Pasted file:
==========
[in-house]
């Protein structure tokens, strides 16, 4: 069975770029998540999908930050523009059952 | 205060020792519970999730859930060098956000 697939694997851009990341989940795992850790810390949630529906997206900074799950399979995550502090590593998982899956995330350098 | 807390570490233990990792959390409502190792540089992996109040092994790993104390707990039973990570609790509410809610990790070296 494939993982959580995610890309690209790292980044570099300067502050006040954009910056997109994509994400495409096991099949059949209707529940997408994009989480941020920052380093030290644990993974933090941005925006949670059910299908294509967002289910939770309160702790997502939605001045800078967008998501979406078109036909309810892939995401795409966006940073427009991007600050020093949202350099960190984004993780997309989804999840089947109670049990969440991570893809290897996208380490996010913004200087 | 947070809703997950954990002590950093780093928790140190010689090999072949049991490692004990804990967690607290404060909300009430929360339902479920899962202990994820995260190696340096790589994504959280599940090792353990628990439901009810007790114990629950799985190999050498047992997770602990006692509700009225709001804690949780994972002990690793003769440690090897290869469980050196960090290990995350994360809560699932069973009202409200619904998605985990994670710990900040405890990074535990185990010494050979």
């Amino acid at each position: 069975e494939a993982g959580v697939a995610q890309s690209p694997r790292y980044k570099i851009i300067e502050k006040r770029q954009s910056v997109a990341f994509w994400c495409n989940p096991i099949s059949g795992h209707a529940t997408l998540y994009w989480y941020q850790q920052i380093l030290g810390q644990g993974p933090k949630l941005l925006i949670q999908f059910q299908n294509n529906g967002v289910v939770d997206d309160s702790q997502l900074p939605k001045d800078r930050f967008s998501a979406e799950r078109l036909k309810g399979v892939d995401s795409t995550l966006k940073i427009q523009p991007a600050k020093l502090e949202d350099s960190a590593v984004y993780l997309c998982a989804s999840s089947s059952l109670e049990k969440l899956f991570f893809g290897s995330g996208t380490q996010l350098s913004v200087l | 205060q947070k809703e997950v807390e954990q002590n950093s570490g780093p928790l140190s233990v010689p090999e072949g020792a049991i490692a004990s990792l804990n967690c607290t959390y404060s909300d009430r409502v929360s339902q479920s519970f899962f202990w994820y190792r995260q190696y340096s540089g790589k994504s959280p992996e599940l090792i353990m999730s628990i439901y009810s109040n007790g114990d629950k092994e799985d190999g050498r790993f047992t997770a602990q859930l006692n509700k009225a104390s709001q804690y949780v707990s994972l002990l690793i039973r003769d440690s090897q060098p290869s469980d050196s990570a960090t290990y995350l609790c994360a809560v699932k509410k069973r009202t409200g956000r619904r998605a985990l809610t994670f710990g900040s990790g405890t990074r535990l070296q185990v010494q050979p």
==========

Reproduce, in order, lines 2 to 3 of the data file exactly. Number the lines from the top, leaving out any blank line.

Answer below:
């Protein structure tokens, strides 16, 4: 069975770029998540999908930050523009059952 | 205060020792519970999730859930060098956000 697939694997851009990341989940795992850790810390949630529906997206900074799950399979995550502090590593998982899956995330350098 | 807390570490233990990792959390409502190792540089992996109040092994790993104390707990039973990570609790509410809610990790070296 494939993982959580995610890309690209790292980044570099300067502050006040954009910056997109994509994400495409096991099949059949209707529940997408994009989480941020920052380093030290644990993974933090941005925006949670059910299908294509967002289910939770309160702790997502939605001045800078967008998501979406078109036909309810892939995401795409966006940073427009991007600050020093949202350099960190984004993780997309989804999840089947109670049990969440991570893809290897996208380490996010913004200087 | 947070809703997950954990002590950093780093928790140190010689090999072949049991490692004990804990967690607290404060909300009430929360339902479920899962202990994820995260190696340096790589994504959280599940090792353990628990439901009810007790114990629950799985190999050498047992997770602990006692509700009225709001804690949780994972002990690793003769440690090897290869469980050196960090290990995350994360809560699932069973009202409200619904998605985990994670710990900040405890990074535990185990010494050979």
């Amino acid at each position: 069975e494939a993982g959580v697939a995610q890309s690209p694997r790292y980044k570099i851009i300067e502050k006040r770029q954009s910056v997109a990341f994509w994400c495409n989940p096991i099949s059949g795992h209707a529940t997408l998540y994009w989480y941020q850790q920052i380093l030290g810390q644990g993974p933090k949630l941005l925006i949670q999908f059910q299908n294509n529906g967002v289910v939770d997206d309160s702790q997502l900074p939605k001045d800078r930050f967008s998501a979406e799950r078109l036909k309810g399979v892939d995401s795409t995550l966006k940073i427009q523009p991007a600050k020093l502090e949202d350099s960190a590593v984004y993780l997309c998982a989804s999840s089947s059952l109670e049990k969440l899956f991570f893809g290897s995330g996208t380490q996010l350098s913004v200087l | 205060q947070k809703e997950v807390e954990q002590n950093s570490g780093p928790l140190s233990v010689p090999e072949g020792a049991i490692a004990s990792l804990n967690c607290t959390y404060s909300d009430r409502v929360s339902q479920s519970f899962f202990w994820y190792r995260q190696y340096s540089g790589k994504s959280p992996e599940l090792i353990m999730s628990i439901y009810s109040n007790g114990d629950k092994e799985d190999g050498r790993f047992t997770a602990q859930l006692n509700k009225a104390s709001q804690y949780v707990s994972l002990l690793i039973r003769d440690s090897q060098p290869s469980d050196s990570a960090t290990y995350l609790c994360a809560v699932k509410k069973r009202t409200g956000r619904r998605a985990l809610t994670f710990g900040s990790g405890t990074r535990l070296q185990v010494q050979p």